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Small firms are left to clean up the mess

Open letter to Treasury ministers Alistair Darling, Lord Myners and Liam Byrne

I write to you as those ultimately responsible for the financial regulatory structure of the FSA and the FSCS. I write particularly with regard to the news that we as advisers are about to be hit with a £70m levy from the FSCS at an average of £10,800 per firm.

Until recently, my business was only me but as I move slightly in the direction of retirement, I have a colleague who is also an adviser.

Whether it will ever be possible to retire is a very thorny question due to the determination of the FSA/FOS to make us responsible for advice given beyond the statutory time bar period of 15 years.

It is reckoned that this levy will push more firms out of business, so then the number of firms left to pay into the bottomless pit gets smaller and we face ever growing and hugely disproportionate bills.

There are major expectations that the numbers of IFAs will shrink massively after implementation of the RDR at the end of 2012. We worry as to how many firms might be tempted to “sell” overzealously before commission is banned, proposing to then shut their Ltd Cos at the end of 2012 and “dump” their liabilities on the FSCS, adding further to the huge burden on those left.

We worry that the FSA stands idly by and will maybe do a “retrospective” review of such practices – doing their usual of regulating with the “tail of the dog” rather than the head – and in so doing leaving us to pick up the financial tab, for their lack of up-front regulation.

This brings me to why we are being hit with this massive bill. We are told that some £43m of the £70m is due to the failings of Keydata and £27m in respect of stockbrokers Pacific Continental and Square Mile.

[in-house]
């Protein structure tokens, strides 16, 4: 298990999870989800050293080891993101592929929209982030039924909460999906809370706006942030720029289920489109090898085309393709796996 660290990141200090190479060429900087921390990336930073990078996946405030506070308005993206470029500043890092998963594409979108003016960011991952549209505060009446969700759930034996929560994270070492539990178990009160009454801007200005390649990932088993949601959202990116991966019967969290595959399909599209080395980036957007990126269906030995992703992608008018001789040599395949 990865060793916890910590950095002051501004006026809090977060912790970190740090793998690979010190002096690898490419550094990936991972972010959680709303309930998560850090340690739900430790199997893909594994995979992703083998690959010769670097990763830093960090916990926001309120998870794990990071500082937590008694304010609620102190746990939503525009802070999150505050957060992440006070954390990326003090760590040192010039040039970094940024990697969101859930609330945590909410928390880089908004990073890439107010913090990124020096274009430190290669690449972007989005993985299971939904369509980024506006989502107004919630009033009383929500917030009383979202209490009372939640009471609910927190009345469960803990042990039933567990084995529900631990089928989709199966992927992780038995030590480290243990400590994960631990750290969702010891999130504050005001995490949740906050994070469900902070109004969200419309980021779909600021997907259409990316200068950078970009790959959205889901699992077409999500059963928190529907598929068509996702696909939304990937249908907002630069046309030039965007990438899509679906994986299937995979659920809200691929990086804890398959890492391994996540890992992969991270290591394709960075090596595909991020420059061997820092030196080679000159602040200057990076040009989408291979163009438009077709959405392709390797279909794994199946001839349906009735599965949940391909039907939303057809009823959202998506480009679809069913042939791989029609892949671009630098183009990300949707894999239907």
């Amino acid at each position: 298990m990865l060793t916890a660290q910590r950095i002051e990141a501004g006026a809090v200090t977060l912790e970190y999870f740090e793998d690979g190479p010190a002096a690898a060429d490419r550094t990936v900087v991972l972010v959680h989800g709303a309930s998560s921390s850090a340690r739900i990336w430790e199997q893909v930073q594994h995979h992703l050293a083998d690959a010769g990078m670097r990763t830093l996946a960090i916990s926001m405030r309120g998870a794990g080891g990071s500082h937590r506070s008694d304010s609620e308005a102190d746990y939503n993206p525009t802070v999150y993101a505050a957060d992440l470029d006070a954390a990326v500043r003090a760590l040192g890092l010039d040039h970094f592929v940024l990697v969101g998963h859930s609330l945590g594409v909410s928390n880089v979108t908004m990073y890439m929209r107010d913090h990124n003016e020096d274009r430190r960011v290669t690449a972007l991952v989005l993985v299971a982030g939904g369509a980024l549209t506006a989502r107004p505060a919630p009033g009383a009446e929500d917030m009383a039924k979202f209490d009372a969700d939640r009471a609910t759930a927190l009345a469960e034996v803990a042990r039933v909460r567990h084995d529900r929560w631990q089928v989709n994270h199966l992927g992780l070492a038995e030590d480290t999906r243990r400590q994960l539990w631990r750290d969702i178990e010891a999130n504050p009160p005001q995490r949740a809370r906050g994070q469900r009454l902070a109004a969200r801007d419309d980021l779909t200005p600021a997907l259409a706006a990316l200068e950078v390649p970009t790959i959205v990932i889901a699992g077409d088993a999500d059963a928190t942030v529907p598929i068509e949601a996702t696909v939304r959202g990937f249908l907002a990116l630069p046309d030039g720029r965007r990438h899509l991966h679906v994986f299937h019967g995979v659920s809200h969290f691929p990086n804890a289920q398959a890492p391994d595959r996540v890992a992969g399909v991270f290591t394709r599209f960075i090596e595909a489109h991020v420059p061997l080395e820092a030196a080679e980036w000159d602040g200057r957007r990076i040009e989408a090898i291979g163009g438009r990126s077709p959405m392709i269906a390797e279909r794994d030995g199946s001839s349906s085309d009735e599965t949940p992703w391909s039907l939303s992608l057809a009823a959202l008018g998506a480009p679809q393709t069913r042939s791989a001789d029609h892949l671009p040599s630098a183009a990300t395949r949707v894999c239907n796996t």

Why are we, small investment firms, picked out to fund all of this? Keydata was a “product provider” heavily into the structured product market, which I am pleased to say we have never exposed our clients to. How diligent was the FSA in seeing a problem coming? With regard to the
stockbrokers, how can the FSA stand by and allow firms of this magnitude to get into such a mess?

ANDREW BARNES
AGB Financial Services,
Warwickshire

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Comments

There are 3 comments at the moment, we would love to hear your opinion too.

  1. Regulatory myopia is a terrible disease.

  2. Do not hold your breath Andrew. We are too few to care about.If we go under what will it matter to these politicians who live in a world of expense allowances and second homes?
    Many of us have homes and livelihoods at stake here.A government which will not even afford us basic human rights re the 15 year longstop is unlikely to even consider the difficulty such a levy will present, particularly to a small business.The sooner IFAs get it into their heads that nobody gives a toss what befalls them the sooner we will all get out from under this stasi like regulator, forcing them to at last turn their attention to the real culprits.This of course they will neve do so at least we might then see their demise when they are shown up for the useless, expensive, job preserving quango they are

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